Mathematics Stack Exchange is a question and answer site for people studying math at any level and professionals in related fields. Join them; it only takes a minute:

Sign up
Here's how it works:
  1. Anybody can ask a question
  2. Anybody can answer
  3. The best answers are voted up and rise to the top

I have the following two questions.

  1. For all real numbers x, there is a real number y such that $2x+y=7$ would this be true or false?

I think true because if you put


$2(8)+y=14$ there will always be a specific y that will make it work is this logic correct.

  1. There is a real numbers x that for all real number y, $2x+y=7$ will be true.

would this be false because if you say $x=6$

then you get


only if $y=2$ would it work but it would not work for every y.

share|cite|improve this question
Your answers are correct, but your justification for 1. isn't enough. Consider this: $$\forall x\in \Bbb R\exists y\in \Bbb R(2x+y=7)\iff \forall x\in \Bbb R\exists y\in \Bbb R(y=7-2x)$$ – Git Gud Nov 2 '13 at 19:27
Hmm so if you have $y=7-2x$ y must be a real number also x so my justification would be involve that they must equal. – Fernando Martinez Nov 2 '13 at 19:33
Do it the standard way: let $x$ be an arbitrary real number. You wish to prove that $\exists y\in \Bbb R(2x+y=7)$. Can you find a real number $y$ that works? – Git Gud Nov 2 '13 at 19:34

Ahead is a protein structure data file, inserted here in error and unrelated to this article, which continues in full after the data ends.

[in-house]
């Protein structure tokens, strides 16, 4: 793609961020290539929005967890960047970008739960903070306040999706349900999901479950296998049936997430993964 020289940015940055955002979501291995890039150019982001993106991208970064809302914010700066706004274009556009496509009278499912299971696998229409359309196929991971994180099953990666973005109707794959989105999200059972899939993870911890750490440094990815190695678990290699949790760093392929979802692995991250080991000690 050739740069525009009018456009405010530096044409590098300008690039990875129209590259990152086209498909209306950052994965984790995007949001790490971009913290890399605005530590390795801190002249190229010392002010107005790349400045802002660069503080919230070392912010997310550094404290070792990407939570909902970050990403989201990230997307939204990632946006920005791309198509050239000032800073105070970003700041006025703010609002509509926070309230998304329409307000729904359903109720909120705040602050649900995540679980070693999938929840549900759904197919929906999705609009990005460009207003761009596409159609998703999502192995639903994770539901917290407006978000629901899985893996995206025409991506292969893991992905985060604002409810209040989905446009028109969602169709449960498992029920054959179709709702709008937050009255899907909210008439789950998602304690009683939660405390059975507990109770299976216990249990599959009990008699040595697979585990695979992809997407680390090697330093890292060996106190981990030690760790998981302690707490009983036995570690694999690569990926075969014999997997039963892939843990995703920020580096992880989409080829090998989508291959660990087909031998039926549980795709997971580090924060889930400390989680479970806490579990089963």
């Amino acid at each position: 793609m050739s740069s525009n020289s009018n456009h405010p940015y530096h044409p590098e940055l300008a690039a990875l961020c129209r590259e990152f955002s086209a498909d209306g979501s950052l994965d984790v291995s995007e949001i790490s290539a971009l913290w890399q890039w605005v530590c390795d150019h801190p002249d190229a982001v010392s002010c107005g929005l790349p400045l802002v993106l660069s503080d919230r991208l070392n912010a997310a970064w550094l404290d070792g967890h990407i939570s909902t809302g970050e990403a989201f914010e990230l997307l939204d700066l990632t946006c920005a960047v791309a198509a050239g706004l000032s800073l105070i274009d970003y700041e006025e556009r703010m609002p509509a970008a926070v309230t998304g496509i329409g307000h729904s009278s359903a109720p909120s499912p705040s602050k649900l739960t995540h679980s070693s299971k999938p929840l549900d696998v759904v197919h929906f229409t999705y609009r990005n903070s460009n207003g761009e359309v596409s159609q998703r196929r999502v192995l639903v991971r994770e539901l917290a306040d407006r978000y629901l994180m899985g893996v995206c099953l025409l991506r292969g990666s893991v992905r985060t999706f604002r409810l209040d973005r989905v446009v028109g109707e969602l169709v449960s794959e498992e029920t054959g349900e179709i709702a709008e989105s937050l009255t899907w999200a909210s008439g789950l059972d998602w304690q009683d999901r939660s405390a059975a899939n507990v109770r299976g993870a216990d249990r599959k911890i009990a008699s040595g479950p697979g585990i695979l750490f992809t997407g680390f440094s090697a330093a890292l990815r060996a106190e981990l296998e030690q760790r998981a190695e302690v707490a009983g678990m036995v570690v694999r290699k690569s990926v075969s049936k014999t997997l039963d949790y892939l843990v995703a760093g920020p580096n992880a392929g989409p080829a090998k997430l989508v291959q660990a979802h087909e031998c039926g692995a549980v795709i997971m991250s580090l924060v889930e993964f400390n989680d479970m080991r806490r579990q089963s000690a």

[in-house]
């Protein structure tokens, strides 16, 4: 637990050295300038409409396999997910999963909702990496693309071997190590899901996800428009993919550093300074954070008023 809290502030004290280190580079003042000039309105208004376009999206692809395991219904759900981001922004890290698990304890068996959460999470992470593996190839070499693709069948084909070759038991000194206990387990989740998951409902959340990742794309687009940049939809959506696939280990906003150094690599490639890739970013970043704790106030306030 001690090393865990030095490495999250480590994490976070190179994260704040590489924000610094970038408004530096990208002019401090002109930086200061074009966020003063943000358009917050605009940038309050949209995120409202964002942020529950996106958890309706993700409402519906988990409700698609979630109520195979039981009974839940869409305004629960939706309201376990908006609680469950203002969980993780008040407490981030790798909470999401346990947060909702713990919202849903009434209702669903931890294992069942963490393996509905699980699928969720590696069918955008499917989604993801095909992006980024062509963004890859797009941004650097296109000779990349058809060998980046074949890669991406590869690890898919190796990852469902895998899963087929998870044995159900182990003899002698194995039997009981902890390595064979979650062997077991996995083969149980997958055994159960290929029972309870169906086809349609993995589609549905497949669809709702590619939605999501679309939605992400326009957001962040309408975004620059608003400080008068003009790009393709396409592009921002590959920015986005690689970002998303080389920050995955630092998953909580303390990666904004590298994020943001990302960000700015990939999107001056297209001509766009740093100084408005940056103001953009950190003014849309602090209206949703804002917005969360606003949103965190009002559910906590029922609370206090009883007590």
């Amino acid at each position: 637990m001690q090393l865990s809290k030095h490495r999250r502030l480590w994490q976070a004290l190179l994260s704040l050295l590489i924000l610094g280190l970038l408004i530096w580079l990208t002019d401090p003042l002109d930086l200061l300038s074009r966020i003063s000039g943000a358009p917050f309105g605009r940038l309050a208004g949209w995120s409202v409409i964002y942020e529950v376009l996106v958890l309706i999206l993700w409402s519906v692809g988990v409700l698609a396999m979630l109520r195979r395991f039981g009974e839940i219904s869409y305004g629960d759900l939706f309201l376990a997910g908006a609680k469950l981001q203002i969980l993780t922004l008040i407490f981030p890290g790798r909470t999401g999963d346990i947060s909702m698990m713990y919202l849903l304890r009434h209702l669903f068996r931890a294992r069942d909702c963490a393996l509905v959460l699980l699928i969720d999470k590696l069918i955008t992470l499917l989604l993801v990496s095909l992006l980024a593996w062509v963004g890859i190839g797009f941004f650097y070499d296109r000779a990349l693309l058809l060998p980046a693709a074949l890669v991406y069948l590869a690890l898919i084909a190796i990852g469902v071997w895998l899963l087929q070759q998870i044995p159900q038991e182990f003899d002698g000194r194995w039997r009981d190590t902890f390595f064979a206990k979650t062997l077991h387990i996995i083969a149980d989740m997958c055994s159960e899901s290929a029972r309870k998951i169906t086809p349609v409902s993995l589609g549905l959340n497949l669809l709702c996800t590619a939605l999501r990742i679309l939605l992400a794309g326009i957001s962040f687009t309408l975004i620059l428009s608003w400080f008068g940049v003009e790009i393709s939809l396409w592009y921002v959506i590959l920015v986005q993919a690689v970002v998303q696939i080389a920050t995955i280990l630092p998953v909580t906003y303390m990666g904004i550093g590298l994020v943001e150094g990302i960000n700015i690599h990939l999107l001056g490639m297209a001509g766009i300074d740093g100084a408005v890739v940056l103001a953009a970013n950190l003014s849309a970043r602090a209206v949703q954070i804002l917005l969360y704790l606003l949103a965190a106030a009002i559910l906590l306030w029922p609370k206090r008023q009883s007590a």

Yes if x is the arbitrary real number in $2x+y=7$ then y will be specifically $y=7-2x$ as you wrote on the first comment – Fernando Martinez Nov 2 '13 at 19:36
Exactly.${{{}}}$ – Git Gud Nov 2 '13 at 19:37
up vote 3 down vote accepted

Yes, indeed, you are correct in your assessment of the truth or falsity of each statement.

In the first, we can see this as allowing $y$ to depend on $x$. So for any given $x$, we can find some $y$, and in particular, we can simply choose $y = 7 - 2x$ which will guarantee the equalition holds.

In the second case, $y$ cannot depend on any given $x$. For the statement to be true, we need to consider the existence of a particular $y$ such that for every $x$, regardless of what $x$ may be, the equality holds. Since $x$ can vary, but $y$ can not vary accordingly, the statement is clearly false.

These two statements help demonstrate just how crucial the order of quantifiers and quantified variables can be: in the first, we have a true statement, and in the second, a false statement, and the only difference between them is the placement of $\exists y \cdots$.

share|cite|improve this answer

Yes, you're on the right track. Both statements can be more easily analyzed by rearranging to get

$$x = \frac{14 - y}{2}$$

This should allow you to fill in the gaps in your justification on (1) (i.e. not just stating a few examples in which it works).

share|cite|improve this answer
I don't see how solving for $x$ is helpful. Given $x$ we wish to find $y$. – Git Gud Nov 2 '13 at 19:31

Your Answer


By posting your answer, you agree to the privacy policy and terms of service.

Not the answer you're looking for? Browse other questions tagged or ask your own question.